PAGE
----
Story for the Day: The Power of Pig Pottage
I am certainly guilty of trying various products to achieve the best youthful looks that a pottage might promise. Lucentians are the masters of creating odd cosmetics that become all the rage, but in Frewyn, rather than slather ourselves in creams and concoctions, we would rather bake the ingredients in a pie, eat it, and claim that a viable beauty regime.
The game of Ailinenteau that Thomas and Shayne were playing had ended, and with Shayne the winner, Jaicobh and Sheamas were invited to play with them and take up the two elements notalready in use. They were sorry there were not more colours to be claimed and played with, but they would take turns, and the winner of the round would allow himself to be usurped for another player. Everyone else kindly declined to play, preferring Boghans or Fidchell to a game of sliding tiles, and Teague kindly refraining from both on account of his dreadful habit of never playing anything that had nothing to do with cards or dice unless at Vyrdin’s request. He would play Ardri with Vyrdin and Draeden, however, but later in the evening, and Dobhin was too well occupied with studying Alasdair’s new collection for games. He was reading nearly every ingredient and laughing at Alasdair about it, and Jutstina and Carrigh tried not to tease their sovereign very much, offering more conciliation and tolerance than anyone else was willing to offer.
“Well Brennan, they did it,” Dobhin exclaimed, examining one of the creams. “They broke you at last. Did they get you with their exquisite pig pottage, the one you can spread over your face?”
Alasdair was all astonishment. “You knew about it and you never told me?”
“I know about it, Brennan, as every lord who has a mother or a sister must know about Lucentian aging cures. They’re all the fashion in the royal parlour. Lords and ladies of the lower houses buy and trade northern beauty secrets as though they’re mercantile agreements, bartering all the serums and creams amongst themselves like two Bizarmin pack mules running the business. If you spent more than ten seconds in the royal parlour, you would have known about these things ages ago. Oh, Brennan,” he tutted, “you look upon me as though I have lied to you. I never in my life would have thought you should be interested in such a thing. There is no evidence that any of them really work. It is all a bit of trickery and psychology. You might have better results putting your hand in the lard vat and painting your face with what you can pull out.”
“They do work,” Alasdair insisted. “I saw evidence this morning.”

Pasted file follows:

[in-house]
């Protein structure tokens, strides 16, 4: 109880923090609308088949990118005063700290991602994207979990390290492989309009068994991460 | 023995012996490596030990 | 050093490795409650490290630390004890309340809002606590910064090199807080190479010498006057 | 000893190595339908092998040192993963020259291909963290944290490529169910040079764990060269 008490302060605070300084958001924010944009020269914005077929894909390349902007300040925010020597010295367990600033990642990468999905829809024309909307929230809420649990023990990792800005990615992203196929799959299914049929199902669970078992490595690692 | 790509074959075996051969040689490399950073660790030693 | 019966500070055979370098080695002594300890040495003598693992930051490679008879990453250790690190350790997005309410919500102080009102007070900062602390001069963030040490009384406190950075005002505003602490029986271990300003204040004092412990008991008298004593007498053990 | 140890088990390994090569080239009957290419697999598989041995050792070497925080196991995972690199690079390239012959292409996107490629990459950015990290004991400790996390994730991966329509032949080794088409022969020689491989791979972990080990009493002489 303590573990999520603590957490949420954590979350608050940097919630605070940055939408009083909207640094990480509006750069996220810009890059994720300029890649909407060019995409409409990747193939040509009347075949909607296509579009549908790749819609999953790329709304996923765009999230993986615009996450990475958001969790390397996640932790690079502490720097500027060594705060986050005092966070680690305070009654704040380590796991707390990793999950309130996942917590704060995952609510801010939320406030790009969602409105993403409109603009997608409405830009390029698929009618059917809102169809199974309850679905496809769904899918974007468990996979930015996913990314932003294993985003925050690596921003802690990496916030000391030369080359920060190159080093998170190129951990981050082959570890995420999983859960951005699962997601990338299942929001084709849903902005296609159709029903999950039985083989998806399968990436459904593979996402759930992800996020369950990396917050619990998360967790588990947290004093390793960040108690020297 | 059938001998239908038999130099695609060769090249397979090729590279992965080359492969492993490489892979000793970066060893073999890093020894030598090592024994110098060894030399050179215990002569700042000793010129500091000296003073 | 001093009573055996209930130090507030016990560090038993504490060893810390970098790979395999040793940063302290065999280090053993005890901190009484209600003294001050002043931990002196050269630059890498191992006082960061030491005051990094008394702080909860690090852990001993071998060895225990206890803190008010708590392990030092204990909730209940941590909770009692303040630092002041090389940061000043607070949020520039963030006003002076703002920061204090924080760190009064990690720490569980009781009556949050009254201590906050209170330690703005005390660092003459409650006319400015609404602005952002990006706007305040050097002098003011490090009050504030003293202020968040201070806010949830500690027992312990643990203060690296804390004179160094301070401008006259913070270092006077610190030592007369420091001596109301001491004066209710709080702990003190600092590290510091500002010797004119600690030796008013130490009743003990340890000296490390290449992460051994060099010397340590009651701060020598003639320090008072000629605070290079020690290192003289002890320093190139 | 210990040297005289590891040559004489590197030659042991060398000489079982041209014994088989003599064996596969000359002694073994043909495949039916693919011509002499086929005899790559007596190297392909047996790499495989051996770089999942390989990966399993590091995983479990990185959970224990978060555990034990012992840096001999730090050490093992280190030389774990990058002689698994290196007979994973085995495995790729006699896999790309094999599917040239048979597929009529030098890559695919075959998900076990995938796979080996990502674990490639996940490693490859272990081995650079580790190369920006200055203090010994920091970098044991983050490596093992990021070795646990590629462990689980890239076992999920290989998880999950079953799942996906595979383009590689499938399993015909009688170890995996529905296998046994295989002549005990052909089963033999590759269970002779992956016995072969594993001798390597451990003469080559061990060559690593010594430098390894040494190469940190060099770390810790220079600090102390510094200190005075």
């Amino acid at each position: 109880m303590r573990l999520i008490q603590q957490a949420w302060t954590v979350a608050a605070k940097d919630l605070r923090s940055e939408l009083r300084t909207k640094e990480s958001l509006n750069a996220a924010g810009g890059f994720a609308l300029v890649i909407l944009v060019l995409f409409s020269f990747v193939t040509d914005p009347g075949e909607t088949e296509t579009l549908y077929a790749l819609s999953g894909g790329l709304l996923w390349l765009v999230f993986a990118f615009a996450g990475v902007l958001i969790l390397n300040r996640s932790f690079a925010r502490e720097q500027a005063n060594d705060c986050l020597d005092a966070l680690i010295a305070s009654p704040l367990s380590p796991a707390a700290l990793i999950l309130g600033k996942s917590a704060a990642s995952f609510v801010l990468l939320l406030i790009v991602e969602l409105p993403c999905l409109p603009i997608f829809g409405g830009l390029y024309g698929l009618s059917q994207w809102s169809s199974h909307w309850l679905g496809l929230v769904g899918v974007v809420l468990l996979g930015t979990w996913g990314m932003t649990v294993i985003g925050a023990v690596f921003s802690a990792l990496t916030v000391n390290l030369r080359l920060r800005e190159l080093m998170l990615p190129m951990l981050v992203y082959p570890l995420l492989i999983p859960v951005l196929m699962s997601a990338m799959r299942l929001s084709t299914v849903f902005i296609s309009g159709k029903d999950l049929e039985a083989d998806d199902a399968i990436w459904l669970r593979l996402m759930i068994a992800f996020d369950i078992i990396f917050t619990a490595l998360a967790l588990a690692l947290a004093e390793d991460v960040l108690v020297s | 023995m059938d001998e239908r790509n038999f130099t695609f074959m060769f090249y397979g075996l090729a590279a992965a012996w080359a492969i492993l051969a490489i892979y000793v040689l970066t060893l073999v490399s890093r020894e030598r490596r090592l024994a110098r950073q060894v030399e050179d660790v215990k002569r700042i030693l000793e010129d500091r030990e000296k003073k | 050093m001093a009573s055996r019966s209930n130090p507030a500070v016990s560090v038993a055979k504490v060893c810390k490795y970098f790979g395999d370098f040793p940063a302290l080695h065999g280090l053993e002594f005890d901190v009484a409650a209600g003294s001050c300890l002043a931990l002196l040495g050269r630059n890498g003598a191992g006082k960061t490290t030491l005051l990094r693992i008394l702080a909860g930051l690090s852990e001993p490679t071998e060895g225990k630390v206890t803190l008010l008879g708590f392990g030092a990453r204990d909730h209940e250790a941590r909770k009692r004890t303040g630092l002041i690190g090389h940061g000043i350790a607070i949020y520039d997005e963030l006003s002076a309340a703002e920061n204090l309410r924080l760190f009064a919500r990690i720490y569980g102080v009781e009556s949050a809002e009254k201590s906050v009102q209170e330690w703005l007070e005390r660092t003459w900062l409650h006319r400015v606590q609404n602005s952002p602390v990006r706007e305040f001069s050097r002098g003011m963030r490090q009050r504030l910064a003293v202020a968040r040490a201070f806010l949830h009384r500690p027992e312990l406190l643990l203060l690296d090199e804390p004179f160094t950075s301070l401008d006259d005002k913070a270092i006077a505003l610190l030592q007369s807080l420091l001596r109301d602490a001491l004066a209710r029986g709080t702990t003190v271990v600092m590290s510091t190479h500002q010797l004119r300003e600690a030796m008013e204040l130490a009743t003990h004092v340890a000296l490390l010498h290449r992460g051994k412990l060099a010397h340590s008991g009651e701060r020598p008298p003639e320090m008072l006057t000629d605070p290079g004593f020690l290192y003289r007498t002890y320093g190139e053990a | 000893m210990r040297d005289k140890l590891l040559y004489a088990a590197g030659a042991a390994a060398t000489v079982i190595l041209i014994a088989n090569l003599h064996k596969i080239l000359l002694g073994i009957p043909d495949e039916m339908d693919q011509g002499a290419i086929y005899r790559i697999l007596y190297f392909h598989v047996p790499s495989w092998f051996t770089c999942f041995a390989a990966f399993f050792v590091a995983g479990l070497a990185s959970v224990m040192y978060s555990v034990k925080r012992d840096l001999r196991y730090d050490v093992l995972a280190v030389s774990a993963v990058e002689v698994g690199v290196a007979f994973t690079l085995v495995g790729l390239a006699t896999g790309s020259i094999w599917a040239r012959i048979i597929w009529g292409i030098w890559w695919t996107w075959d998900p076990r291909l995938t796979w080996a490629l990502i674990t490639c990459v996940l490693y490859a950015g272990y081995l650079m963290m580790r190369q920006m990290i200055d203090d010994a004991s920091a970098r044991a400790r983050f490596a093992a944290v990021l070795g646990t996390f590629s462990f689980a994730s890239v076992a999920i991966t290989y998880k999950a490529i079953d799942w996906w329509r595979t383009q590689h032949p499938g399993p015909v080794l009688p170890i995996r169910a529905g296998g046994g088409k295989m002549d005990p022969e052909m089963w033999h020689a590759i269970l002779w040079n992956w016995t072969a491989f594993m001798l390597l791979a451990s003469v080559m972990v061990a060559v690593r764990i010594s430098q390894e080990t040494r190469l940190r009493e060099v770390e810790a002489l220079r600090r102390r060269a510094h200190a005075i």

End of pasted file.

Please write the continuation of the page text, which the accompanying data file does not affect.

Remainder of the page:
“You think you saw evidence, Brennan,” Dobhin proclaimed, “but in truth, the lighting in the shoppe was exemplary and your face was never that resplendent before. There was no wrinkle cure. You were only blinded by the glimmering sheen of the merchant’s eager eyes.”
“Have you been to one of those shoppes before?” Alasdair asked, in an offended tone.
“I’ve seen one, as anyone who is forced to go to Farriage as much as I have been must. They’re temples, places where vanity goes to worship itself and conscientious and critical assessment goes to die. Their counters and shelves are altars to the flattery nobody else will pay us, and altars of night creams and soaking serums boast of man’s desperate want to pluck and improve.” Here was a subdued smile. “They hold no charm for me.”
“Don’t you care that you’re beginning to wear your age?”
“No,” said Dobhin, with a careless air. “Like MacDaede, I’m rather proud of looking older—the younger, of course, Honoured Regent,” nodding toward Jaicobh.
“Aye,” Jaicobh humphed, “I’m proud of it too.”
“Sure,” Shayne grunted, “all would be if we looked how you do at half yer years. Yer move.”
Martje, curious about the mountain of parcels from town, came to the table, and after being shooed away from his collection by the Den Asaan, who was lurking about the larder, wondering whether he had best eat all the chocolates he garnered from the morning or place them in various caches about the keep, she took up one of the boxes and scrutinized it with a maternal flout.
“Pig collagen,” Martje read, contracting her brows, “—is that like the gelatin we get when we boil the trotters?”
“It must be,” said Sheamas, moving his playing piece. “There must a process of how they extract it and separate it.”
Martje went on. “Let’s see here,” scrunching her nose as she read. “Extract, extract, extract, leaf extract, compound, some powder o’ somethin’, wine extract—wine?”
“It does make people flush when taken in regular amounts,” was Boudicca’s remark. “Perhaps it has something to do with pores and circulation.”